Jack Kerouac Poster


Jump to: Overview (5) | Mini Bio (1) | Spouse (3) | Trade Mark (1) | Trivia (18) | Personal Quotes (4) | Salary (1)

Overview (5)

Born in Lowell, Massachusetts, USA
Died in St. Petersburg, Florida, USA  (intestinal hemorrhage)
Birth NameJean-Louis Lebris de Kerouac
Nicknames Ti Jean
Memory Babe
Height 5' 8" (1.73 m)

Mini Bio (1)

Jack Kerouac was born into a French-Canadian family and spoke French before he learned English. His father was a printer and a local businessman. His first story was inspired by the radio show "The Shadow". As a young writer he styled himself after Thomas Wolfe, and attended Columbia University. Although his most famous novel is "On the Road", some of his other better known novels are "The Town and the City" and "The Dharma Burns", about a group of writers and Zen. Kerouac, who was married thrice, was a very heavy drinker, which was a major factor in his deteriorating health, and he died at home in 1969.

- IMDb Mini Biography By: Kornel Osvart <osvart@iname.com>

Spouse (3)

Stella Kerouac (18 November 1966 - 21 October 1969) (his death)
Joan Haverty (17 November 1950 - 1951) (divorced) (1 child)
Edie Kerouac Parker (22 August 1944 - 18 September 1946) (annulled)

Trade Mark (1)

Originated the term "Beat Generation."

Trivia (18)

His last marriage was to Stella Sampas, the sister of his friend and writing mentor Sammy Sampas (who died at Anzio during World War II). She had waited more than twenty years in their hometown (Lowell MA) for Jack to come back for her.
Kerouac researched his family history, turning up both a family crest and the motto "Love, Work and Suffer". According to Barry Miles' 1999 biography "King of the Beats", Kerouac claimed that his family was of aristocratic lineage, who emigrated from Ireland to Cornwall in England and then to Brittany. Miles says the name "Kerouac", in Breton dialect, likely means "Beloved father", which is highly ironic as Miles claims that Kerouac suffered from an Oedipal complex in which he replaced his father as his mother's faux-"husband".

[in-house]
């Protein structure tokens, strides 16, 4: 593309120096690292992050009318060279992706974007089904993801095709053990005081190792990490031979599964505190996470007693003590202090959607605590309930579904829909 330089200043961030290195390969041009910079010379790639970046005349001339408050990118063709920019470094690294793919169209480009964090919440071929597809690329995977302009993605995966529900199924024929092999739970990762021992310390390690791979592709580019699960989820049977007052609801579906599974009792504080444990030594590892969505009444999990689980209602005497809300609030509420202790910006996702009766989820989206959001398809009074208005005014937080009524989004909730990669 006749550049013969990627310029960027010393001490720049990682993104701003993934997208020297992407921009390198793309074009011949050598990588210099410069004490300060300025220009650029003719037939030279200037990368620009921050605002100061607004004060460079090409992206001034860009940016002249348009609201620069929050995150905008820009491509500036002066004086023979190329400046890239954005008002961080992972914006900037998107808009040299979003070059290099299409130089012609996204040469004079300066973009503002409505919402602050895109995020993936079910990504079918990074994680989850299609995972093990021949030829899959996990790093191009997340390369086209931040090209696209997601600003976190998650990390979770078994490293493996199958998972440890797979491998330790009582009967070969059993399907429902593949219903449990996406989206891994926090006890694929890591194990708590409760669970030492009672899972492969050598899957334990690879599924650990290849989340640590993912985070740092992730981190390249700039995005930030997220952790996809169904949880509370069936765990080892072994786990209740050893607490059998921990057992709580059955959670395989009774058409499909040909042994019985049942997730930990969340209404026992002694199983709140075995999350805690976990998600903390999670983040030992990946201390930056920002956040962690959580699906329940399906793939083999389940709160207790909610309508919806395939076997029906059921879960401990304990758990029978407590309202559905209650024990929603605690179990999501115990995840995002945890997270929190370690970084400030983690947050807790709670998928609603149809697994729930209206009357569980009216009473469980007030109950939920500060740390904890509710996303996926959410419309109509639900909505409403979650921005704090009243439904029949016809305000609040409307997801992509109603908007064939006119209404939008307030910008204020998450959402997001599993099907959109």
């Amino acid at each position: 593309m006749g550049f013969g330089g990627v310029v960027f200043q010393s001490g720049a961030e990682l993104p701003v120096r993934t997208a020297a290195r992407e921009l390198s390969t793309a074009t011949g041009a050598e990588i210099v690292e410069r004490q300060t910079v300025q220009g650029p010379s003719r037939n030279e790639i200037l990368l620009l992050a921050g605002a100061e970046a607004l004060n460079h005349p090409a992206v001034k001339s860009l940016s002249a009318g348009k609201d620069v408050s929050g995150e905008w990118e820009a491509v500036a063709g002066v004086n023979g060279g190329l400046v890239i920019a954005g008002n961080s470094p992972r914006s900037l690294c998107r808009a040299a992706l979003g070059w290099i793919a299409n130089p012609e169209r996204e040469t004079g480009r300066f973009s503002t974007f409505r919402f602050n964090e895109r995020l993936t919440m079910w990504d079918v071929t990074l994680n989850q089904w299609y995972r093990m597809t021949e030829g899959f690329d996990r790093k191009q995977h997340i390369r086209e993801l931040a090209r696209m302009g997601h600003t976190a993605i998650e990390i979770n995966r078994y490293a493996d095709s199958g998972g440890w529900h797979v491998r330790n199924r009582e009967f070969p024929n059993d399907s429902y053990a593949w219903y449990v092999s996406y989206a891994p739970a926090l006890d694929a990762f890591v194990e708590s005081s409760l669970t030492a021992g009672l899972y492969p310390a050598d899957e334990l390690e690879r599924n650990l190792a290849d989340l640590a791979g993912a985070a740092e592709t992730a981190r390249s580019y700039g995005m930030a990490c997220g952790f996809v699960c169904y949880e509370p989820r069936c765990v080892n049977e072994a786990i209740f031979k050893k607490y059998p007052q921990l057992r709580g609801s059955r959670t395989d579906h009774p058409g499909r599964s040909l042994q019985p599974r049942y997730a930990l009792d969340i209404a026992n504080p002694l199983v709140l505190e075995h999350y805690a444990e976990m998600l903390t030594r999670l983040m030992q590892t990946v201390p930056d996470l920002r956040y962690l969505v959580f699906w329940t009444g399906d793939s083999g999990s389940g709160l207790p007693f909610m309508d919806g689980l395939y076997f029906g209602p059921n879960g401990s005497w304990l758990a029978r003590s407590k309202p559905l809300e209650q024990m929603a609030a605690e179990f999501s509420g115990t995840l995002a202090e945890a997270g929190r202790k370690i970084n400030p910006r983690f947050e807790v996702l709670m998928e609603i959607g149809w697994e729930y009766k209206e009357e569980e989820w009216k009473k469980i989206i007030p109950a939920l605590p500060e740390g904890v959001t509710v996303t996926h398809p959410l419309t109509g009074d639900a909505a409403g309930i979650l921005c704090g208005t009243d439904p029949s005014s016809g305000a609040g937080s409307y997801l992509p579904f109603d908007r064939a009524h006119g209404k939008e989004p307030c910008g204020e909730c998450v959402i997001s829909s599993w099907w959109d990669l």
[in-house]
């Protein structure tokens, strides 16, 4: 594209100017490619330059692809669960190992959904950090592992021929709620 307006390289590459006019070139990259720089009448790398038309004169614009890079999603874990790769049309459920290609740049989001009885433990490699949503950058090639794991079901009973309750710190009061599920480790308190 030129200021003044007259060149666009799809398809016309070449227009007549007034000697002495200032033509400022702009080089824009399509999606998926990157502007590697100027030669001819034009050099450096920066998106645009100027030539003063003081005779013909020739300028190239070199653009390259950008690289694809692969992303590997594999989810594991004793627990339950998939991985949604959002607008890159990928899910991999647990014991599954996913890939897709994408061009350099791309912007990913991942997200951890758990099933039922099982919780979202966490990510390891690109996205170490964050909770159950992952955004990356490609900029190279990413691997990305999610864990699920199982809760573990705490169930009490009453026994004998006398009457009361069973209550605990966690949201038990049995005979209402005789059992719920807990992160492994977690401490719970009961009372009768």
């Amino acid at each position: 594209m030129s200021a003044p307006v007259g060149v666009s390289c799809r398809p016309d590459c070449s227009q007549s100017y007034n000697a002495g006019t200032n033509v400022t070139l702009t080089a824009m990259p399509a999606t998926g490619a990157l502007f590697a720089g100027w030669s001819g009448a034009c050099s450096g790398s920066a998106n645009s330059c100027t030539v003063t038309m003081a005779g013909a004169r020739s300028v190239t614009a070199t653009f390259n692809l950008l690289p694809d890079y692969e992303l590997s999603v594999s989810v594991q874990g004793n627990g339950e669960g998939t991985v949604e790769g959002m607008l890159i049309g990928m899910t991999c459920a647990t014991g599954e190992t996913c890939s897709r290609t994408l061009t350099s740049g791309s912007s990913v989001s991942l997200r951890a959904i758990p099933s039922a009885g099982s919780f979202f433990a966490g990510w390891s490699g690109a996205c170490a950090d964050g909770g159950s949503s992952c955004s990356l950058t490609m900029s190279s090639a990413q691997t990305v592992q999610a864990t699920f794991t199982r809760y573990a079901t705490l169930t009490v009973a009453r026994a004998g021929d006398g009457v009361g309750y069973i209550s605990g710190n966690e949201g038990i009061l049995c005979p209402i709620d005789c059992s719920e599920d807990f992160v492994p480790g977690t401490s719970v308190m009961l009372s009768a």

He was the author of "The Dharma Bums", expanded from his notes about a camping trip with writer and teacher Gary Snyder, when The Viking Press demanded a quick follow-up to "On the Road". (Snyder, who is called "Japhy Ryder" in the book, spent 13 years in Japan studying Zen Buddhism. He won the 1975 Pulitzer Prize for Poetry his collection "Turtle Island".).
He is one of several famous and tragic figures from history to be featured on the sleeve artwork of the album "Clutching at Straws" by rock band Marillion (released in 1987). He is also referred to in the lyrics of the track "Torch Song" from the album: "Read some Kerouac and it put me on the tracks to burn a little brighter now".
Kerouac's mother Gabrielle (called "Memère") usually had no involvement with her son's writing career. A rare exception was his novel "Pic", which he wrote much of at her bedside when Memère was ill. The original ending had the hero meeting other Kerouac characters and travelling with them; she suggested instead that young Pic meet a priest who'd help him to settle down.
He entered Columbia University (where he met Allen Ginsberg) on a football scholarship, with the apparent promise that the athletic department would find his father Leo a job in New York. Jack broke his leg during a practice game and was out for the season, while the job for Leo never materialized, and Jack and his professors rarely saw eye-to-eye. Discouraged, he began cutting classes, then finally dropped out.
When World War II broke out, in a drunken haze he enlisted in the Army, Navy, Marines and Coast Guard all on the same day. He ultimately shipped out for Naval training at Great Lakes, but soured on the whole idea after a few weeks, and started to give an unfinished manuscript more attention than anything else. Sensing a breakdown of some kind, his superiors sent him for psychological evaluation, leading to his discharge from the Navy. Later he enlisted in the Merchant Marine, serving a successful hitch and qualifying for veteran's benefits.
He never had a driver's license, and was envious of any skilled driver, his friend Neal Cassady in particular. Apparently made his peace with driving coming back from a Mexican trip, when he had to take the wheel part-time over long stretches of desert, as he described later in "Desolation Angels".
He was buried in his hometown; it was years before his grave received a marker. His epitaph reads "He honored life".
He never lost his sense of patriotism for America, even at the height of Vietnam War-era cynicism. When a flag was draped over him at a late-60s party, he carefully folded it and put it away.
He inspired the songs "Hey Jack Kerouac" by rock band 10,000 Maniacs (from their 1987 album "In My Tribe") and "The House That Jack Kerouac Built" by rock band The Go-Betweens (from their 1987 album "Tallulah").